This confirms my view that the vast majority of puzzles are uninteresting. In order to produce a 100 puzzles of all grades I need to over produce many puzzles since the incidence of higher grade puzzles is low. Note that the 10% of 'moderate' only puzzles does not mean they are rare. Any hard puzzle will require many more incidences of moderate strategies to complete in addition to the hard ones.

It follows that I can produce a list of all the Sudoku strategies and a count of their occurrences in solving the stock. Where different types or rules are available I've also added those as seperate figures.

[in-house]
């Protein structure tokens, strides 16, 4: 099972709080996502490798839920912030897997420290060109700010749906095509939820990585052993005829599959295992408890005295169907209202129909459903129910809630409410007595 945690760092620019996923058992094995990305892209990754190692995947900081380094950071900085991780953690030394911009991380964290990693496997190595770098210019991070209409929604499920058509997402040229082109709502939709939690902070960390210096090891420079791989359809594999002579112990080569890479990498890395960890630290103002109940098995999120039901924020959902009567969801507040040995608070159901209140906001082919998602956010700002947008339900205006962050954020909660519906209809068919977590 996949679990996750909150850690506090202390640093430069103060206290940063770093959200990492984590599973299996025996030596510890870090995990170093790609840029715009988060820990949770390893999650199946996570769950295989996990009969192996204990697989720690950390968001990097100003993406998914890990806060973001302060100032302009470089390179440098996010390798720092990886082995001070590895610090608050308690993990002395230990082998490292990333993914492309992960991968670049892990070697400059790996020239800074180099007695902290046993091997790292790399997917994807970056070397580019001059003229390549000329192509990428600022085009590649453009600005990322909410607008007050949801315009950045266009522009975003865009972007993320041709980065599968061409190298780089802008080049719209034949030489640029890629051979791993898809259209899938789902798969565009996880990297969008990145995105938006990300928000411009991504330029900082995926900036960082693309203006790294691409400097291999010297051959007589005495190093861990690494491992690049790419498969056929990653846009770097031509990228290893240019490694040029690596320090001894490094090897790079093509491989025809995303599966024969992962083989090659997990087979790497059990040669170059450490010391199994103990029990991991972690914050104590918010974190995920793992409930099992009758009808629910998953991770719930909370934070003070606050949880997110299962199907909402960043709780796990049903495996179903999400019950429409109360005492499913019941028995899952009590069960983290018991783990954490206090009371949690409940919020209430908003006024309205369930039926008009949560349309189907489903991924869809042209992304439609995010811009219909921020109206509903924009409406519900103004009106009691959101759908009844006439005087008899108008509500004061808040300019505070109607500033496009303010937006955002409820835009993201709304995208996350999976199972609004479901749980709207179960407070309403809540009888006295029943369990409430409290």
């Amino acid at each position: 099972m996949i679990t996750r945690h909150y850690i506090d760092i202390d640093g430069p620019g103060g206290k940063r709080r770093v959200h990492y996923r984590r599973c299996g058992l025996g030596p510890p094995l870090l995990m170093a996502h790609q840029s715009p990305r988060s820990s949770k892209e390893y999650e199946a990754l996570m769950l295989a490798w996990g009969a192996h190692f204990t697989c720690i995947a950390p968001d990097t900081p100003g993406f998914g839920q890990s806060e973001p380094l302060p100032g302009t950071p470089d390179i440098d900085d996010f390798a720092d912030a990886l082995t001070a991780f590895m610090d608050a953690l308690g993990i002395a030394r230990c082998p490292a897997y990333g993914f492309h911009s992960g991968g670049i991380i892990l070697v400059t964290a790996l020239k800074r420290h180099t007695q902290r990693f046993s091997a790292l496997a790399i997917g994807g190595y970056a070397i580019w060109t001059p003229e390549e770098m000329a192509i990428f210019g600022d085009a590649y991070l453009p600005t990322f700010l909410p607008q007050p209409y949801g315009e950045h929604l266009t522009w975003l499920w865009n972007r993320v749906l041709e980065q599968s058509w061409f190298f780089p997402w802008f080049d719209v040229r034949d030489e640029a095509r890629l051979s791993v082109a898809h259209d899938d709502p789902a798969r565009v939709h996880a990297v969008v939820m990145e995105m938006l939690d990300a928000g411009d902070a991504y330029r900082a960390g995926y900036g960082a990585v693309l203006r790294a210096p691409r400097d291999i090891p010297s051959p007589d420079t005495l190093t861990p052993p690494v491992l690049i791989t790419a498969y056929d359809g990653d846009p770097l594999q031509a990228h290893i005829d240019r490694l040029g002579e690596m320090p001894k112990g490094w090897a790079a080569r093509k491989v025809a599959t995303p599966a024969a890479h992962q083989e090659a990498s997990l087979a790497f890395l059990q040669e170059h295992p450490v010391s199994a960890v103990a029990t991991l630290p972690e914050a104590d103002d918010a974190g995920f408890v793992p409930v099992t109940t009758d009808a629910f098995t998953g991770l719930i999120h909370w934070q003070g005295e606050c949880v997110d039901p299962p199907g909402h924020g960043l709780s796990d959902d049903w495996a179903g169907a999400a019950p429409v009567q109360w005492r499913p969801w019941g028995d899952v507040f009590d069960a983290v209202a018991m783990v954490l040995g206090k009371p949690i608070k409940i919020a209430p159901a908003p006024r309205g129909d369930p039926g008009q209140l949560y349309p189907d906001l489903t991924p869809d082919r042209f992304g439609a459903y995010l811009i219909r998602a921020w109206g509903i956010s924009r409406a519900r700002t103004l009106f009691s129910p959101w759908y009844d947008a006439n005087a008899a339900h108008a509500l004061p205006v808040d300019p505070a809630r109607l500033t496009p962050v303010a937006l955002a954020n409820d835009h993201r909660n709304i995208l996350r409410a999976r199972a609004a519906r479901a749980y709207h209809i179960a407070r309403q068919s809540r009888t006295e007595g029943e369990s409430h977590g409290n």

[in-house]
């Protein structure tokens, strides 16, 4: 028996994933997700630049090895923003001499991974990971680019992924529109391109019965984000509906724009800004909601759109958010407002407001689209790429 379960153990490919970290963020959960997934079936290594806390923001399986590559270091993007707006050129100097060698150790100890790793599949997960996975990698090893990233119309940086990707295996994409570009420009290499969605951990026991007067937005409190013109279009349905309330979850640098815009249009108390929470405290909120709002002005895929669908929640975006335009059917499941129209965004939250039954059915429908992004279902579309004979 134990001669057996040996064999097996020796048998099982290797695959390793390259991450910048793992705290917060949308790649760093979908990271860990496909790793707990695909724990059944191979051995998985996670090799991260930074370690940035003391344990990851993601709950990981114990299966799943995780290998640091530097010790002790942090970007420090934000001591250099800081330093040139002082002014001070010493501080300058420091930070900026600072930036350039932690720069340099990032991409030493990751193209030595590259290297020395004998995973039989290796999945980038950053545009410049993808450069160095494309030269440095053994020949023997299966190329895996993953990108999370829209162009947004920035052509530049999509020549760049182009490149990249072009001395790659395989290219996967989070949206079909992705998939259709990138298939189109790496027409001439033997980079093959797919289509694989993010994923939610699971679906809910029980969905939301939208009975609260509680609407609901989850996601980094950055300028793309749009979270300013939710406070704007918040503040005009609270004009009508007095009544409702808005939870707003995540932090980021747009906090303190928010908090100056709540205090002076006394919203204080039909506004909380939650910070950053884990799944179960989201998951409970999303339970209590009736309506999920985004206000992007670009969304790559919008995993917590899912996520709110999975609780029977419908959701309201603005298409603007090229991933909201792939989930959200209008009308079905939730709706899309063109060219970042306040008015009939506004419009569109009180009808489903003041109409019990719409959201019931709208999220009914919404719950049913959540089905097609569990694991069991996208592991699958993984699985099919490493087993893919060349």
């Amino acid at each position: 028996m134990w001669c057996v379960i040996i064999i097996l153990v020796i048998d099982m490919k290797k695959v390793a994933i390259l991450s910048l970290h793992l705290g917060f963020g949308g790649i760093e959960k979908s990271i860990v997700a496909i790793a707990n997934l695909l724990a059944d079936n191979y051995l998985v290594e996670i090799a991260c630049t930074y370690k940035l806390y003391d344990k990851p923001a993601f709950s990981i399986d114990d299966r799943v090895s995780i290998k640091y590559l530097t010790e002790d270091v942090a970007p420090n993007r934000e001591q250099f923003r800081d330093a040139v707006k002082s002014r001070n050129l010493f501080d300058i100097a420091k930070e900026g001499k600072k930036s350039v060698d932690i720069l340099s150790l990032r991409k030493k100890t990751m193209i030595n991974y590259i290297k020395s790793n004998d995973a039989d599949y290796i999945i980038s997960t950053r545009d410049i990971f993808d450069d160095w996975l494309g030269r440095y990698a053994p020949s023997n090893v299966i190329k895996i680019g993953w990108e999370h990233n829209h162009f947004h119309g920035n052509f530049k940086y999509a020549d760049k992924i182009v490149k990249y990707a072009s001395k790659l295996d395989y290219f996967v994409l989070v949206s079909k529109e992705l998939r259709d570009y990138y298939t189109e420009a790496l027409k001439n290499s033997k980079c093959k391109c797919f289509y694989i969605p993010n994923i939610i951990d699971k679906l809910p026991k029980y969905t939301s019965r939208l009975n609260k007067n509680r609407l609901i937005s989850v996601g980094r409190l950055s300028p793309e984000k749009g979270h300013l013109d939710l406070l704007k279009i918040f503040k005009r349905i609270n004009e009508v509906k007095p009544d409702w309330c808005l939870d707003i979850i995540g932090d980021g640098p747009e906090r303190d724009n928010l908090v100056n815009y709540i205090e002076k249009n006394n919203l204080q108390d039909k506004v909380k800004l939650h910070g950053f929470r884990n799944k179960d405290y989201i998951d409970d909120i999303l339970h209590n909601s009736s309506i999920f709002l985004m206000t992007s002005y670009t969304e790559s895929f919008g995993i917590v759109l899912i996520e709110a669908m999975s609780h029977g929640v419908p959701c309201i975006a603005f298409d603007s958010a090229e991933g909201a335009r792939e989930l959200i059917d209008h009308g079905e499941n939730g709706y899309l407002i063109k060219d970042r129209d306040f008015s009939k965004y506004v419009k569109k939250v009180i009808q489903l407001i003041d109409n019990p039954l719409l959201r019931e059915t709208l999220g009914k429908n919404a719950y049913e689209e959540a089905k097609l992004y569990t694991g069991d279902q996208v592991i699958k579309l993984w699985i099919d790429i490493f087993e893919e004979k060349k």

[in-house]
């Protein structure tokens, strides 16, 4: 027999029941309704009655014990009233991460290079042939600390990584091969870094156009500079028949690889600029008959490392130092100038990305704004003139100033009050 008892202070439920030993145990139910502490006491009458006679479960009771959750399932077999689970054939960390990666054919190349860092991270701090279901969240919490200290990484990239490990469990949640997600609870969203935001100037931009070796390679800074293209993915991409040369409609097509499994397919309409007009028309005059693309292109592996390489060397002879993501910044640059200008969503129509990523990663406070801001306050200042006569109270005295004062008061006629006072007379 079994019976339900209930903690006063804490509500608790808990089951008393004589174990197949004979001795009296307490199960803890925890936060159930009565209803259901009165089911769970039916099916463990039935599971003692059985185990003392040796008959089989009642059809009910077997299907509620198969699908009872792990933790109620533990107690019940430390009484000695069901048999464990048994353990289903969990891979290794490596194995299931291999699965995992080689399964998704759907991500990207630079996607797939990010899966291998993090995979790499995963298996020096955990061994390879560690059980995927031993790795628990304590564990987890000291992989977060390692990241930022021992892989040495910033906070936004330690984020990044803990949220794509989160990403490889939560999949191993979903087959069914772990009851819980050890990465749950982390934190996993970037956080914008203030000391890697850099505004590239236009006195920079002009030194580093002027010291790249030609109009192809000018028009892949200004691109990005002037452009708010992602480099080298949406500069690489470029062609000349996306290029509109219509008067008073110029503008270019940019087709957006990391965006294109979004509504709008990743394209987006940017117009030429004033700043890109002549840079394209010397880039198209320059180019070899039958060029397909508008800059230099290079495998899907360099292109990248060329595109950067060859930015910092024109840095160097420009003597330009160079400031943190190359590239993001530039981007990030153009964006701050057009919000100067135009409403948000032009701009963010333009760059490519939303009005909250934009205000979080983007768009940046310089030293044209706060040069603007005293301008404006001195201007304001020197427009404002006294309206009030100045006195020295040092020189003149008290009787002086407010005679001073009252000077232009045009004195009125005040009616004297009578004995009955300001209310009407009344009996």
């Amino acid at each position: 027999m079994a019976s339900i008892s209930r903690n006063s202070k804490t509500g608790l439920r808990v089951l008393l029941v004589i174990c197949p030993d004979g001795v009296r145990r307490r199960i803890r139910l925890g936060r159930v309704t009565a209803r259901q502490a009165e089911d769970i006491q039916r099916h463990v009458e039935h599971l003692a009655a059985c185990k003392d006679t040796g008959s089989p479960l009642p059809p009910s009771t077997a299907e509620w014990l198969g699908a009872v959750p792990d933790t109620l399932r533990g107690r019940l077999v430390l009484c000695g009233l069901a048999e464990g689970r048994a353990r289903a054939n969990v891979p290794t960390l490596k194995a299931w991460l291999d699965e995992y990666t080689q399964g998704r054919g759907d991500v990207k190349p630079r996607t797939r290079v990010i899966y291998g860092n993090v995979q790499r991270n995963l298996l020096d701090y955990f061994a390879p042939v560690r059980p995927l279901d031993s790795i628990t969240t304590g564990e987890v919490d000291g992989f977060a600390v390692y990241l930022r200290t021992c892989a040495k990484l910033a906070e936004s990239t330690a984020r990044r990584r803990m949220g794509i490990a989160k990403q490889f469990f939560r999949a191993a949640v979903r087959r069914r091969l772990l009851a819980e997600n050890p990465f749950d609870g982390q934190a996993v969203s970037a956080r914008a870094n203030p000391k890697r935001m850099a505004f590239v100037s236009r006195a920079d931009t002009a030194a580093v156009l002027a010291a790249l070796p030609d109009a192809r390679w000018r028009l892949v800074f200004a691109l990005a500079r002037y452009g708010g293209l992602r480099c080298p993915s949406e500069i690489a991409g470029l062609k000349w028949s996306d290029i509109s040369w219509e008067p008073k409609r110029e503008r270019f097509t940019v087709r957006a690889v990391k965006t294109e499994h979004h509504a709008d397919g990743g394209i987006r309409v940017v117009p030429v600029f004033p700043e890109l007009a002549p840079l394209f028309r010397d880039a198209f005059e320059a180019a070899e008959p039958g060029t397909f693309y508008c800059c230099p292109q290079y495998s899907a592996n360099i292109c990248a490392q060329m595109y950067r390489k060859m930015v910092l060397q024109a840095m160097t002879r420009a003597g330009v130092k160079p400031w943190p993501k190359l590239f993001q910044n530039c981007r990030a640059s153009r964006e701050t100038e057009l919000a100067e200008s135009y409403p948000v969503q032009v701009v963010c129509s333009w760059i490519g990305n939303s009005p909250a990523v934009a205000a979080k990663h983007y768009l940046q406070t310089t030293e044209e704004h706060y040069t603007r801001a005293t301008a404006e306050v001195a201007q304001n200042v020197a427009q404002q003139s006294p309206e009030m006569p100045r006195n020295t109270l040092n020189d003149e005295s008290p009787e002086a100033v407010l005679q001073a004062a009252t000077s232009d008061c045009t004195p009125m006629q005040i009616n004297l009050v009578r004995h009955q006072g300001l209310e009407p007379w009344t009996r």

*Note: The strategy count (larger white numbers) counts puzzles where the strategy is used, not how many times.
The bluish smaller numbers for DO count the number of times the sub-strategy is used.